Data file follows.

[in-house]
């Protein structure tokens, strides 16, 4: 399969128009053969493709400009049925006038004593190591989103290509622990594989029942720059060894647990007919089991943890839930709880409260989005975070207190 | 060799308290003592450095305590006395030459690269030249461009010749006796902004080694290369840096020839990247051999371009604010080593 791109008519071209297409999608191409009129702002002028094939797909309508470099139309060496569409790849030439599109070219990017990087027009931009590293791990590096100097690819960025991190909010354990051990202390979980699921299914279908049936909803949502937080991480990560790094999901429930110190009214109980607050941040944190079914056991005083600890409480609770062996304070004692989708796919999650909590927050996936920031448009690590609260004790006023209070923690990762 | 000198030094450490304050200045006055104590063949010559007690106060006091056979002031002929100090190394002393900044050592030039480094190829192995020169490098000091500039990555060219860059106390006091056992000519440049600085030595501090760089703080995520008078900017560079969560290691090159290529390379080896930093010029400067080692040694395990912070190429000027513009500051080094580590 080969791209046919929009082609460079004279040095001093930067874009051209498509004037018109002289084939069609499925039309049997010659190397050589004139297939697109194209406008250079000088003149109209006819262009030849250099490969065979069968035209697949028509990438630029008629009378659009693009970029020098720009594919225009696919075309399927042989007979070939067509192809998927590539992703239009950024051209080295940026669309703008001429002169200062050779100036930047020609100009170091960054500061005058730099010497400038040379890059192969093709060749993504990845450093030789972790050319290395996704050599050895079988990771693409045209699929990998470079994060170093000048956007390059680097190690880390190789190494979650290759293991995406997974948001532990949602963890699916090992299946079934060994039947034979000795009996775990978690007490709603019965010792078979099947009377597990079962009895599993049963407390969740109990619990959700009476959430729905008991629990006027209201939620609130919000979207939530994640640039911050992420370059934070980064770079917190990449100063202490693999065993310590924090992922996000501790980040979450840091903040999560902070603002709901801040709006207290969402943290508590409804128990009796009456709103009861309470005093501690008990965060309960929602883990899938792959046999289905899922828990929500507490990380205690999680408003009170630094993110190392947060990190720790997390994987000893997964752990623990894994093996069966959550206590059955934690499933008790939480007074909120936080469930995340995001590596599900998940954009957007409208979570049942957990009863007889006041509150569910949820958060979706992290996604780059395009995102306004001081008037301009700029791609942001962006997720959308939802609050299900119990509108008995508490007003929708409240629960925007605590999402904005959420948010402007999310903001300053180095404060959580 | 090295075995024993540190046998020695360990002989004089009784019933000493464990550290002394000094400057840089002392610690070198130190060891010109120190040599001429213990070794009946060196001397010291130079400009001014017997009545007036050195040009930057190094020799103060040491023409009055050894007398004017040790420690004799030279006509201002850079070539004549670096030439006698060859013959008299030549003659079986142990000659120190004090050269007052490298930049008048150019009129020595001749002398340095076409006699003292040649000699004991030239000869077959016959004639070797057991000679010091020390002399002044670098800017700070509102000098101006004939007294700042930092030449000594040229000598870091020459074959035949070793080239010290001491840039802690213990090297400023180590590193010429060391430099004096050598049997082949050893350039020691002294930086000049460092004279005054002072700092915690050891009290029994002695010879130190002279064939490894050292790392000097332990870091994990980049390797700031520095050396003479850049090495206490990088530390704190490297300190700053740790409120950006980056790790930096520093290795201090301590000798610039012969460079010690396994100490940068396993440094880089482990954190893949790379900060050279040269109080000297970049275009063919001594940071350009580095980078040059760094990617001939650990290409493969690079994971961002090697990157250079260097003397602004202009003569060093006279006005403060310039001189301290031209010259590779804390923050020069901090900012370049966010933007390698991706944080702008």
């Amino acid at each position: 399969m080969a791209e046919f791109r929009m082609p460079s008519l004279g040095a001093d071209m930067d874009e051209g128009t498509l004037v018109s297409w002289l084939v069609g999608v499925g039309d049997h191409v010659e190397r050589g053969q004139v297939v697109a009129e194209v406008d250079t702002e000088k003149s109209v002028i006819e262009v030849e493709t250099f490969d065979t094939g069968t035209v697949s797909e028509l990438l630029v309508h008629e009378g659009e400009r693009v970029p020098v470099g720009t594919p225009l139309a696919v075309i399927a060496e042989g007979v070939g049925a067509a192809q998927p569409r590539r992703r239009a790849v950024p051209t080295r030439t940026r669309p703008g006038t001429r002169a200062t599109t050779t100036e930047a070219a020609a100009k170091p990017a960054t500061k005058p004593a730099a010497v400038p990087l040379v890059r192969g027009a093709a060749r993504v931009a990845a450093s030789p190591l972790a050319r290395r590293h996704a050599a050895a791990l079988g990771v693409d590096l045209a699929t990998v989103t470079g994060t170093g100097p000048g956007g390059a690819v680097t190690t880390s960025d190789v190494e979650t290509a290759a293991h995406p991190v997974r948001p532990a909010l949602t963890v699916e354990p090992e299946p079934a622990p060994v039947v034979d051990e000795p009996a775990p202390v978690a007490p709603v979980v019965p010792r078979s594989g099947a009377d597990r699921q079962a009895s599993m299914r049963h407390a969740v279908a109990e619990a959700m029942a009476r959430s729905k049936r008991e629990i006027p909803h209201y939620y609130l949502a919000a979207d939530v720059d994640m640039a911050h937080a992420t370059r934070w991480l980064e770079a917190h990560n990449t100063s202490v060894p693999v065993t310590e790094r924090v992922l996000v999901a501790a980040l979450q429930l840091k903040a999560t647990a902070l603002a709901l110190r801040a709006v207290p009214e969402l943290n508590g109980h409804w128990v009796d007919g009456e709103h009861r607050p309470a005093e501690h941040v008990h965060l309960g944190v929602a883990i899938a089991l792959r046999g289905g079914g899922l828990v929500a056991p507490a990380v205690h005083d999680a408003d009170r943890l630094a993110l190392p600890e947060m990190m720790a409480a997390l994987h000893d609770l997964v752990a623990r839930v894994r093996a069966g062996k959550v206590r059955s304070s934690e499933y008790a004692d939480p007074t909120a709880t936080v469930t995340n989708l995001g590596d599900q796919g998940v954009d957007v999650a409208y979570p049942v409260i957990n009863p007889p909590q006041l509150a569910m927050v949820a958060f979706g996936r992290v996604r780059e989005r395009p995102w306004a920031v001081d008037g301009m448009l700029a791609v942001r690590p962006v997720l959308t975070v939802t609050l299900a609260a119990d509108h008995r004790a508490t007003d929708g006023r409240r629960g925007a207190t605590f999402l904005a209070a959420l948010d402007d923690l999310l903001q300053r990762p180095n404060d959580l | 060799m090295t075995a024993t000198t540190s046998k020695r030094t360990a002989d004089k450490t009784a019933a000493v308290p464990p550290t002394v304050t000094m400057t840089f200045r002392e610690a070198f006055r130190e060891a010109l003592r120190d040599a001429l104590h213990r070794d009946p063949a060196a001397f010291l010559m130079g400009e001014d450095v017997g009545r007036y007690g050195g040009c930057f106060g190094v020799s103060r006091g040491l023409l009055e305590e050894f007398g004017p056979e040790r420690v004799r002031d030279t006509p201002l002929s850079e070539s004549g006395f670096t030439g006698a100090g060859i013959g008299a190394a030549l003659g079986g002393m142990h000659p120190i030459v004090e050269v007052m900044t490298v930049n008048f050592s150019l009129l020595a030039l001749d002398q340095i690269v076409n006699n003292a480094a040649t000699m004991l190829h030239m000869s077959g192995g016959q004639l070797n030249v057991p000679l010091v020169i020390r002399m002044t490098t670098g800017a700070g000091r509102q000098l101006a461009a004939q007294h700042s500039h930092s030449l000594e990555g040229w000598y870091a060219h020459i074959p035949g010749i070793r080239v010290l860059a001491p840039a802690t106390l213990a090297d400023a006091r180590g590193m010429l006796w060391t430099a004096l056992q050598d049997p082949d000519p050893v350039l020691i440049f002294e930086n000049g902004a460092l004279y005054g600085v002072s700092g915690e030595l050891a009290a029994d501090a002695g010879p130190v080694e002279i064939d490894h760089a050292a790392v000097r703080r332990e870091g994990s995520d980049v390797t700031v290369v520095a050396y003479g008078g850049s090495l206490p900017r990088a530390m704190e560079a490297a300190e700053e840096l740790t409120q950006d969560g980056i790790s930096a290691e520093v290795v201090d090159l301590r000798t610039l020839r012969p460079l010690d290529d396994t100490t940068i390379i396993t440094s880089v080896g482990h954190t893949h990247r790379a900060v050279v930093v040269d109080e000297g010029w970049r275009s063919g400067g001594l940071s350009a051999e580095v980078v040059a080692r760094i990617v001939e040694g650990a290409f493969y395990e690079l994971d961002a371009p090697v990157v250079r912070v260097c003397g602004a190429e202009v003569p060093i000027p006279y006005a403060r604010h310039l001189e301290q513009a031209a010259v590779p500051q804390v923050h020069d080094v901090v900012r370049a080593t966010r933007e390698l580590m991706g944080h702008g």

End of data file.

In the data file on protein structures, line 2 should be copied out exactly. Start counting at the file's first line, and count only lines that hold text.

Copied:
């Protein structure tokens, strides 16, 4: 399969128009053969493709400009049925006038004593190591989103290509622990594989029942720059060894647990007919089991943890839930709880409260989005975070207190 | 060799308290003592450095305590006395030459690269030249461009010749006796902004080694290369840096020839990247051999371009604010080593 791109008519071209297409999608191409009129702002002028094939797909309508470099139309060496569409790849030439599109070219990017990087027009931009590293791990590096100097690819960025991190909010354990051990202390979980699921299914279908049936909803949502937080991480990560790094999901429930110190009214109980607050941040944190079914056991005083600890409480609770062996304070004692989708796919999650909590927050996936920031448009690590609260004790006023209070923690990762 | 000198030094450490304050200045006055104590063949010559007690106060006091056979002031002929100090190394002393900044050592030039480094190829192995020169490098000091500039990555060219860059106390006091056992000519440049600085030595501090760089703080995520008078900017560079969560290691090159290529390379080896930093010029400067080692040694395990912070190429000027513009500051080094580590 080969791209046919929009082609460079004279040095001093930067874009051209498509004037018109002289084939069609499925039309049997010659190397050589004139297939697109194209406008250079000088003149109209006819262009030849250099490969065979069968035209697949028509990438630029008629009378659009693009970029020098720009594919225009696919075309399927042989007979070939067509192809998927590539992703239009950024051209080295940026669309703008001429002169200062050779100036930047020609100009170091960054500061005058730099010497400038040379890059192969093709060749993504990845450093030789972790050319290395996704050599050895079988990771693409045209699929990998470079994060170093000048956007390059680097190690880390190789190494979650290759293991995406997974948001532990949602963890699916090992299946079934060994039947034979000795009996775990978690007490709603019965010792078979099947009377597990079962009895599993049963407390969740109990619990959700009476959430729905008991629990006027209201939620609130919000979207939530994640640039911050992420370059934070980064770079917190990449100063202490693999065993310590924090992922996000501790980040979450840091903040999560902070603002709901801040709006207290969402943290508590409804128990009796009456709103009861309470005093501690008990965060309960929602883990899938792959046999289905899922828990929500507490990380205690999680408003009170630094993110190392947060990190720790997390994987000893997964752990623990894994093996069966959550206590059955934690499933008790939480007074909120936080469930995340995001590596599900998940954009957007409208979570049942957990009863007889006041509150569910949820958060979706992290996604780059395009995102306004001081008037301009700029791609942001962006997720959308939802609050299900119990509108008995508490007003929708409240629960925007605590999402904005959420948010402007999310903001300053180095404060959580 | 090295075995024993540190046998020695360990002989004089009784019933000493464990550290002394000094400057840089002392610690070198130190060891010109120190040599001429213990070794009946060196001397010291130079400009001014017997009545007036050195040009930057190094020799103060040491023409009055050894007398004017040790420690004799030279006509201002850079070539004549670096030439006698060859013959008299030549003659079986142990000659120190004090050269007052490298930049008048150019009129020595001749002398340095076409006699003292040649000699004991030239000869077959016959004639070797057991000679010091020390002399002044670098800017700070509102000098101006004939007294700042930092030449000594040229000598870091020459074959035949070793080239010290001491840039802690213990090297400023180590590193010429060391430099004096050598049997082949050893350039020691002294930086000049460092004279005054002072700092915690050891009290029994002695010879130190002279064939490894050292790392000097332990870091994990980049390797700031520095050396003479850049090495206490990088530390704190490297300190700053740790409120950006980056790790930096520093290795201090301590000798610039012969460079010690396994100490940068396993440094880089482990954190893949790379900060050279040269109080000297970049275009063919001594940071350009580095980078040059760094990617001939650990290409493969690079994971961002090697990157250079260097003397602004202009003569060093006279006005403060310039001189301290031209010259590779804390923050020069901090900012370049966010933007390698991706944080702008």